Friday 4th July 2003
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The boys with the pinstripe suits and umbrellas are more likely to be rivetted on Lloyds' share price, which at £4.25 has this year at least recovered from seven-year lows but is still only half its level of a year ago. They'll be sighing wistfully into their G&Ts and recalling the halcyon days of 1999 when the shares traded north of £10.
As bad as things look, a lot can change in the six months Lloyds has given itself to review its options for NBNZ, and if things improve the bank may decide simply to hang on to its subsidiary.
Lloyds has been caught by the same tide that has so damaged AMP's British operations. Its Scottish Widows life insurance unit slashed policy payouts this week, blaming poor sharemarket returns and low interest rates.
The bank also said it would be ending its 140-year association longer, for what it's worth, than its NBNZ ownership with Brazil by selling its operations there.
Fears of a dividend cut eased when it said it expected a "satisfactory" first-half profit, although that's usually director-code for "disappointing."
But the true extent of its need to raise cash isn't yet clear. It has said it will set aside "millions" of pounds to cover the costs of mis-selling endowment policies and investment products. These have brought it the unwelcome attentions of the Financial Services Authority.
Back here downunder, just about everybody seems to be opposed to a sale to one of the four Aussie banks.
One fear is that this would have a marked effect on competition, although with five major high street banks operating in a country with a population of four million, it's unlikely the Commerce Commission would be worried.
That might change if Australia drops its "Four Pillars" policy preventing mergers between ANZ, Westpac, Commonwealth Bank (ASB Bank here) and National Australia Bank (BNZ).
This has been speculated on every year, just as a sale of NBNZ has. For the time being it's not on the Howard government's agenda Treasurer Peter Costello said last month there were no plans to review the rule.
It's also on the table at the negotiations between Australia and the US over a bilateral free-trade agreement but that's mainly because the rule also prohibits a takeover of any of the four by a foreign bank.
From the evidence so far available, businesses aren't keen on a sale to an Aussie bank. A BRC Sherwin Walshe survey of Wellington firms showed nearly half thought NBNZ's consistently high-rating customer service would get worse if an Australian bank took over.
The Mortgage Brokers' Association has also come out against, saying it doesn't want any less choice of big-bank lenders.
Other groups with a keen interest in NBNZ's ownership are the Stock Exchange, sharebrokers and investors.
A listed NBNZ would add a bank to the offerings available on the exchange's boards, it would greatly boost liquidity to the brokers' benefit and it would provide a large counter to Telecom's dominant influence on the NZX50 index.
To Lloyds, of course, the preferences of the local population won't matter a toss. Unless, that is, they affect the sale price.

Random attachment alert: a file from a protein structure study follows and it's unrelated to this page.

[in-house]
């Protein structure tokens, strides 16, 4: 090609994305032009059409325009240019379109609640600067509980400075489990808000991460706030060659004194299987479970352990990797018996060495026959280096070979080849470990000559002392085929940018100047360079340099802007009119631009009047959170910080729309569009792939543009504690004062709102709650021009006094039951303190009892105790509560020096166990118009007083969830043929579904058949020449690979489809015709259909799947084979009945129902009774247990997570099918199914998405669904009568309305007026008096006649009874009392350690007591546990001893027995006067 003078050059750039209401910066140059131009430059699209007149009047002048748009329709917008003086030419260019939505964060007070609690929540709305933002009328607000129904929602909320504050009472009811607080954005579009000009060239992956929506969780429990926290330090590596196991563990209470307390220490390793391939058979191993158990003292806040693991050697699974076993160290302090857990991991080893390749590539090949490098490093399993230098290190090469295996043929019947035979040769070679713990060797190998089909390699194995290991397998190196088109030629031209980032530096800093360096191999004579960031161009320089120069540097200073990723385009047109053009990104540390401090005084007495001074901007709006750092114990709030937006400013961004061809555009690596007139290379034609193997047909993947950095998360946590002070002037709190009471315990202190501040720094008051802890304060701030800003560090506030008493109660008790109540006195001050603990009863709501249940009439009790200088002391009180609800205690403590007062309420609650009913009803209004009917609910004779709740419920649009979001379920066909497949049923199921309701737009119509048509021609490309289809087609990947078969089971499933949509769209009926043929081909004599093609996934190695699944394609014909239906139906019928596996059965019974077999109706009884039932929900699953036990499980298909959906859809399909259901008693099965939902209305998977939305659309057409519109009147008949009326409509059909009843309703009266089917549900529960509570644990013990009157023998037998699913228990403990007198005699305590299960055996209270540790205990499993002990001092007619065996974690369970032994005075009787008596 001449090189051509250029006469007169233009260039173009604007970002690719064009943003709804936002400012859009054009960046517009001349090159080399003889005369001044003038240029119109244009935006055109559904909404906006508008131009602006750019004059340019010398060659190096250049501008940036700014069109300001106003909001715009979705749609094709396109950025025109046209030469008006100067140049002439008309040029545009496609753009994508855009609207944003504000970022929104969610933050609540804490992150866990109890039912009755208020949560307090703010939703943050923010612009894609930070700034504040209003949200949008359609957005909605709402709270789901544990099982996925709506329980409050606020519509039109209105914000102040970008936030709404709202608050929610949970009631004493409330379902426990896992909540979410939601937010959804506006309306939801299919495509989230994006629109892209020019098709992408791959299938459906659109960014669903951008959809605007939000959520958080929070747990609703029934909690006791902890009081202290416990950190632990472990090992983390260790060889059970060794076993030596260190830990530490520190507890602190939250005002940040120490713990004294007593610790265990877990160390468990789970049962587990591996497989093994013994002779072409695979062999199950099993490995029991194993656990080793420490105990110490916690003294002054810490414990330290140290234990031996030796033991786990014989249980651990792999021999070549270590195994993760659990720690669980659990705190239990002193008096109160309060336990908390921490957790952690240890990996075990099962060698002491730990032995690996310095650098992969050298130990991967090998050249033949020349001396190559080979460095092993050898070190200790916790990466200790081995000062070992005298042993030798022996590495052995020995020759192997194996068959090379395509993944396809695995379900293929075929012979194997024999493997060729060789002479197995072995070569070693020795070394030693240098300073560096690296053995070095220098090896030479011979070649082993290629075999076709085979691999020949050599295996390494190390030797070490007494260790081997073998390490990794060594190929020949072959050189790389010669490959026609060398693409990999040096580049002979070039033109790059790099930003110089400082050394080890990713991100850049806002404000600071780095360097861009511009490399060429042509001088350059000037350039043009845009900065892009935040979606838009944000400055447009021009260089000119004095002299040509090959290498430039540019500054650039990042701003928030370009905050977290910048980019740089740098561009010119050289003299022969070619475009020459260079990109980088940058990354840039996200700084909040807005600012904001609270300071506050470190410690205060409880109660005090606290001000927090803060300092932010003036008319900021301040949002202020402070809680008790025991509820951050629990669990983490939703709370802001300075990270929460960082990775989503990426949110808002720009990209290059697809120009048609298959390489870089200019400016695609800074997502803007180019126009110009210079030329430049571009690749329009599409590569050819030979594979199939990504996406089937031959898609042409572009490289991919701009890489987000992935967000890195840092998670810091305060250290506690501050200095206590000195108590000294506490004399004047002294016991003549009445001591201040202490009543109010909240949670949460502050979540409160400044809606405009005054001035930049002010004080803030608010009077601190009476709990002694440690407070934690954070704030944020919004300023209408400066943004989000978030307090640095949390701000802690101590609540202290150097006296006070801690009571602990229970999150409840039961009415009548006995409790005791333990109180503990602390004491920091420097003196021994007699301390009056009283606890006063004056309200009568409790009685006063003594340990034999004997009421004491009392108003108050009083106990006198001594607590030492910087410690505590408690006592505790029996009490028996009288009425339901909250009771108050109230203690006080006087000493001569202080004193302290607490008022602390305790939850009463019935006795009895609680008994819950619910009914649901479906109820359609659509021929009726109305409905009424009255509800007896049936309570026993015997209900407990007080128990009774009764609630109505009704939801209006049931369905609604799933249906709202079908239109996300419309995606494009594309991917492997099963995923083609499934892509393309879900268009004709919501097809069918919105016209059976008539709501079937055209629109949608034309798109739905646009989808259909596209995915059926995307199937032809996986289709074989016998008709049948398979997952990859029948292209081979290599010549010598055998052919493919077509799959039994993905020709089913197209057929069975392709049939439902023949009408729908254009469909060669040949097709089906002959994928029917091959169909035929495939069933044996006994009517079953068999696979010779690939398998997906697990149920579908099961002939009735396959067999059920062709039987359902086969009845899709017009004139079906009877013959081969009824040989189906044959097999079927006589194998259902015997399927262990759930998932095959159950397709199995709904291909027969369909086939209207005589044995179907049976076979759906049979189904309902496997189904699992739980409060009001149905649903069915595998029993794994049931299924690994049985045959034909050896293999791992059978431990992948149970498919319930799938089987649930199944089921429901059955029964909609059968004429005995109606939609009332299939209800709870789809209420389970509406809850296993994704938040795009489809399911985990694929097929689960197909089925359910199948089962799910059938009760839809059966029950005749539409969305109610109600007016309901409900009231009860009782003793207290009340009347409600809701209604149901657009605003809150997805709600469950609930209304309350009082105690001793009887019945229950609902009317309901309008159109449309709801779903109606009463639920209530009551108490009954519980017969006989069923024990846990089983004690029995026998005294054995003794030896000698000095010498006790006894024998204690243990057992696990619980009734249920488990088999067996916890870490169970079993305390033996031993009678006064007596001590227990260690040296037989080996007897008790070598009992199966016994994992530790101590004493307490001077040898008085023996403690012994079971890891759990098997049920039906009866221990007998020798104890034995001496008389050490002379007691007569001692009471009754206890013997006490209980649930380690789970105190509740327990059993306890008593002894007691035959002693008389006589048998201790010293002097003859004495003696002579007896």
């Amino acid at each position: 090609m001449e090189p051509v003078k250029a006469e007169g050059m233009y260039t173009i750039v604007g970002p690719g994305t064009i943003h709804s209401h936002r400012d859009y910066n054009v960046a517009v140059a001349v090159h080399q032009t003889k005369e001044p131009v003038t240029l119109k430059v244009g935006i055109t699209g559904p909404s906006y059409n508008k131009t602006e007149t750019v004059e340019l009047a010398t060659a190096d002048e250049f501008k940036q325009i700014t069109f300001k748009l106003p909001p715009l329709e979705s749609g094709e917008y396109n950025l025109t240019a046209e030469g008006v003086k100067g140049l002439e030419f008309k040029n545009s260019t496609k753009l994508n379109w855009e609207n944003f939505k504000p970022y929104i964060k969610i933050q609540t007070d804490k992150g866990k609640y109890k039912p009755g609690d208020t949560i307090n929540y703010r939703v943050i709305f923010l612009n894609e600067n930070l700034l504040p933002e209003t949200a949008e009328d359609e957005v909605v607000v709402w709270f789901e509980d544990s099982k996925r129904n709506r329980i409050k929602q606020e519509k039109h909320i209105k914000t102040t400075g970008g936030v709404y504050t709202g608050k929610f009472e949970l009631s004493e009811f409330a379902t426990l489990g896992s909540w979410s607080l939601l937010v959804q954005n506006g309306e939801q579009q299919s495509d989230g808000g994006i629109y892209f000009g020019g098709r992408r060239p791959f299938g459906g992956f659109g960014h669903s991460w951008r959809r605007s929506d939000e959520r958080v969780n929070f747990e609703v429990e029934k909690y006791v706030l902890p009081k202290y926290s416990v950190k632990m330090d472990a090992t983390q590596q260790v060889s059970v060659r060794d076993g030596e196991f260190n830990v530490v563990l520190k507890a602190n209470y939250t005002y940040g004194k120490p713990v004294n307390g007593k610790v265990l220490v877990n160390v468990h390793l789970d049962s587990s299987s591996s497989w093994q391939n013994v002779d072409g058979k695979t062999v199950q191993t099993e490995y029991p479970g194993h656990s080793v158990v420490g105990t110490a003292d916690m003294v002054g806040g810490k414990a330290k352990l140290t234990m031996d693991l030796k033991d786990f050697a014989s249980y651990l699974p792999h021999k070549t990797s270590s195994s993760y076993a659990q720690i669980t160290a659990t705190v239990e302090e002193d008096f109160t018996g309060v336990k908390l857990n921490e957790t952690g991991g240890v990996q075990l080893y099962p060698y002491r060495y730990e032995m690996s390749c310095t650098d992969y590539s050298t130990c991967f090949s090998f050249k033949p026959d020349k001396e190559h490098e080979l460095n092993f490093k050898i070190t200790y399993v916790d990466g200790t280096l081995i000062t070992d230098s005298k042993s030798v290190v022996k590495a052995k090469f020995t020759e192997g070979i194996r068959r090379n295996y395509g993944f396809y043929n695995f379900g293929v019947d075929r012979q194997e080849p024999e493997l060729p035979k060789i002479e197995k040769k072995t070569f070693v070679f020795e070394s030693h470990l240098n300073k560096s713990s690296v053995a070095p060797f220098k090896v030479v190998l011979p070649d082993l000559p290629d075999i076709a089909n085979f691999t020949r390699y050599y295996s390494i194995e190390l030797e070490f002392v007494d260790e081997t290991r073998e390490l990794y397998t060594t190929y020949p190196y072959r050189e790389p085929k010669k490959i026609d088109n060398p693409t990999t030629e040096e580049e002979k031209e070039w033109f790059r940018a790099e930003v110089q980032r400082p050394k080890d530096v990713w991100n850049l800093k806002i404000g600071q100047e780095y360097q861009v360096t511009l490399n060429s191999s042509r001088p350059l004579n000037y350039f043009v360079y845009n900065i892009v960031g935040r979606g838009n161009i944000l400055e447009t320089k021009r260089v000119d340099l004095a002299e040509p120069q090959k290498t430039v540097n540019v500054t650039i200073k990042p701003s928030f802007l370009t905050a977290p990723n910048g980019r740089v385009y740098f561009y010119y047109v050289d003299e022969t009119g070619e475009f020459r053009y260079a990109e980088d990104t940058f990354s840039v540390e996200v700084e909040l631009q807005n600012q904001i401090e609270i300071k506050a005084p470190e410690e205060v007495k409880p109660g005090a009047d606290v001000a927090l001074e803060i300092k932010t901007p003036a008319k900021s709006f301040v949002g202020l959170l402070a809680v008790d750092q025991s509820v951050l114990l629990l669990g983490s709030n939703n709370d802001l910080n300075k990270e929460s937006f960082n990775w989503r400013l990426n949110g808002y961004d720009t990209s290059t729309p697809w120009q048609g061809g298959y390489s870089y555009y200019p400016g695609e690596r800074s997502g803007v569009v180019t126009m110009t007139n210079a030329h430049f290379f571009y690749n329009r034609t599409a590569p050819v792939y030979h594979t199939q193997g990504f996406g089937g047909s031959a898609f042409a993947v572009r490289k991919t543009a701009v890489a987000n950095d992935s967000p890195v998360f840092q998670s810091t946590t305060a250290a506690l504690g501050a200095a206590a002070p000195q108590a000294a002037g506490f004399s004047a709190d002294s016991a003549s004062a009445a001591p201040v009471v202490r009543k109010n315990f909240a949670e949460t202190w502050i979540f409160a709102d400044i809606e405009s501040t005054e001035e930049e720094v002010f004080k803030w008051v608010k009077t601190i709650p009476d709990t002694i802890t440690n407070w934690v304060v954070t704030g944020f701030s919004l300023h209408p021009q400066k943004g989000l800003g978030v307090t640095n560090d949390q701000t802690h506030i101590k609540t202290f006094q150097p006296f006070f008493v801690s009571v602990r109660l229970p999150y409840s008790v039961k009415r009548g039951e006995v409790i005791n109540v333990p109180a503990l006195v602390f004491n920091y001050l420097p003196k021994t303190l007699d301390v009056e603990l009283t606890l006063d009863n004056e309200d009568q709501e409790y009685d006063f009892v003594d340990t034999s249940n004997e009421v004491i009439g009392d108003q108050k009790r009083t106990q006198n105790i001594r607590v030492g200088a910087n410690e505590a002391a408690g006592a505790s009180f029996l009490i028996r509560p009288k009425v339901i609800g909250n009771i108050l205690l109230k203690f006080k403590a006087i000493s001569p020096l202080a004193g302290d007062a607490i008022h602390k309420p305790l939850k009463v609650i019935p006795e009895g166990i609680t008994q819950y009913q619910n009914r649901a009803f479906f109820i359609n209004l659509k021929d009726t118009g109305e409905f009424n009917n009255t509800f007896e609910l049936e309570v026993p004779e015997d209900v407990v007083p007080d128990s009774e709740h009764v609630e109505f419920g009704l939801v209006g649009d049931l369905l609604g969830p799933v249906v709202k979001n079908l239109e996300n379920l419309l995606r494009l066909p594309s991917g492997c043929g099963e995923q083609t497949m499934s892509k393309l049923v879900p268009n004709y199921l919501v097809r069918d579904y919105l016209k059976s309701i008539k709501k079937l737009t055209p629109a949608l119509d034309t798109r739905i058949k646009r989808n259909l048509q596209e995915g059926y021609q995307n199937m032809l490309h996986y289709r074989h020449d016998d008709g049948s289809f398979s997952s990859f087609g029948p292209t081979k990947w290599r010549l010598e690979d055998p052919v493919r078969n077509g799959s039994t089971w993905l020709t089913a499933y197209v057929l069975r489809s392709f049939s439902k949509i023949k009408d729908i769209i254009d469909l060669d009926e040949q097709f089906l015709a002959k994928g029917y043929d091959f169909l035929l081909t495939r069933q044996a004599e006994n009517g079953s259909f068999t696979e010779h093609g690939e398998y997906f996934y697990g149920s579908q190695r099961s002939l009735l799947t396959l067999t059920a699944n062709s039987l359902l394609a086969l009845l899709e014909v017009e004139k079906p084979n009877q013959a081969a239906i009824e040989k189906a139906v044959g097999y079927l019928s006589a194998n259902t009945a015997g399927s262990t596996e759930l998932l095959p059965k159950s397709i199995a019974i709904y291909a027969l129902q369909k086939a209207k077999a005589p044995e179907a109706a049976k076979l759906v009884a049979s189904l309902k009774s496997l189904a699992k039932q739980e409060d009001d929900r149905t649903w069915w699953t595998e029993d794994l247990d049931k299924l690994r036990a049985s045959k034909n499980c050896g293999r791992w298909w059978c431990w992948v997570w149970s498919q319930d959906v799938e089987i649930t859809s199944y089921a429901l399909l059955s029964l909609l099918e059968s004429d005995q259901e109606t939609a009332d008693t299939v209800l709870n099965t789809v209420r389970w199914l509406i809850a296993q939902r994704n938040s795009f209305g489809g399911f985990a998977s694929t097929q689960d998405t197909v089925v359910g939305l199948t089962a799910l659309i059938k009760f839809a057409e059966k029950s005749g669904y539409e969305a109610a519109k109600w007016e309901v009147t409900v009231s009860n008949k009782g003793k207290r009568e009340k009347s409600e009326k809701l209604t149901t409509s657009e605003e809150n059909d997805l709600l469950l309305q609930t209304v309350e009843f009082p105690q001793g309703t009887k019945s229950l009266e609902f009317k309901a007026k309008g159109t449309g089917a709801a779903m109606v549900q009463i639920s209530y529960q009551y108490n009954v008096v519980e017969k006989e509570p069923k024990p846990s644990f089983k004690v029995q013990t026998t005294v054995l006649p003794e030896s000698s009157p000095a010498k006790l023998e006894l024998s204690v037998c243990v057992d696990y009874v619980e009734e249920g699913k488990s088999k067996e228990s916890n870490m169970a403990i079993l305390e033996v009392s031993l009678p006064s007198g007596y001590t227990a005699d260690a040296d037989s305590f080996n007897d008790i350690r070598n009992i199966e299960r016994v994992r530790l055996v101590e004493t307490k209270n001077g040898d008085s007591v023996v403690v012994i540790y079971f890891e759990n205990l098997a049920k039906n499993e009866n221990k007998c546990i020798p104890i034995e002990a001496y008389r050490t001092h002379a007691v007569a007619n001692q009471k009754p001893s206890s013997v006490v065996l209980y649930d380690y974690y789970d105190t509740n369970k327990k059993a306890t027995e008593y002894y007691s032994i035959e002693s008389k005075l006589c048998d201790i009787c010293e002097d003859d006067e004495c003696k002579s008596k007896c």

At a touted $5-6 billion, NBNZ would be a very big bite for any of the Aussie banks to swallow.
On paper it looks like a great buy.
Using the latest KPMG survey of financial institutions NBNZ is the biggest of the top five by assets, weighing in at $38.9 billion. Next come Westpac with $36.8 billion, BNZ with $35.9 billion, ANZ with 27.3 billion and ASB with $24.2 billion.
In net profit terms NBNZ comes third with $503 million, behind Westpac with $613 million and BNZ with $582 million.
In terms of profit as a percentage of average net assets it is number four at 21.4%, well behind the leader, ANZ, at 35.4%.
At the sort of price touted the buyer would be paying for a vast amount of goodwill. If there is a genuine prospect that goodwill would dissipate significantly through a change in ownership it would have to look hard at shareholder value.
That said, it's hard to see why any customer would desert an Aussie-owned NBNZ; the choices are another Aussie bank, Kiwibank or TSB.
But shareholder value concerns among the Aussie banks provide the brokers and investment banks with an argument to take to Lloyds that a float will fetch it the best price.
Whether that is anywhere near feasible in the New Zealand market is highly doubtful.
Float proponents will no doubt point to the surprising success of the Promina float by Royal & SunAlliance. But that raised a piffling $1.9 billion and it was to institutions and retail investors on both sides of the Tasman. With no operations in Australia, Aussie investors would be highly unlikely to participate to that extent in a NBNZ float.
A more hopeful example is the Contact Energy float, with Edison Mission Energy paying the government $1.2 billion for 40% and the public and institutions taking up the rest for $1.1 billion.
But even if the price tag was $5 billion and Lloyds kept 40% or found another cornerstone shareholder, that would still leave it looking for the public and the institutions to pick up $3 billion, three times what they soaked up in the Contact float.
Could the Cullen fund be prevailed upon to lend a hand? Just a thought.
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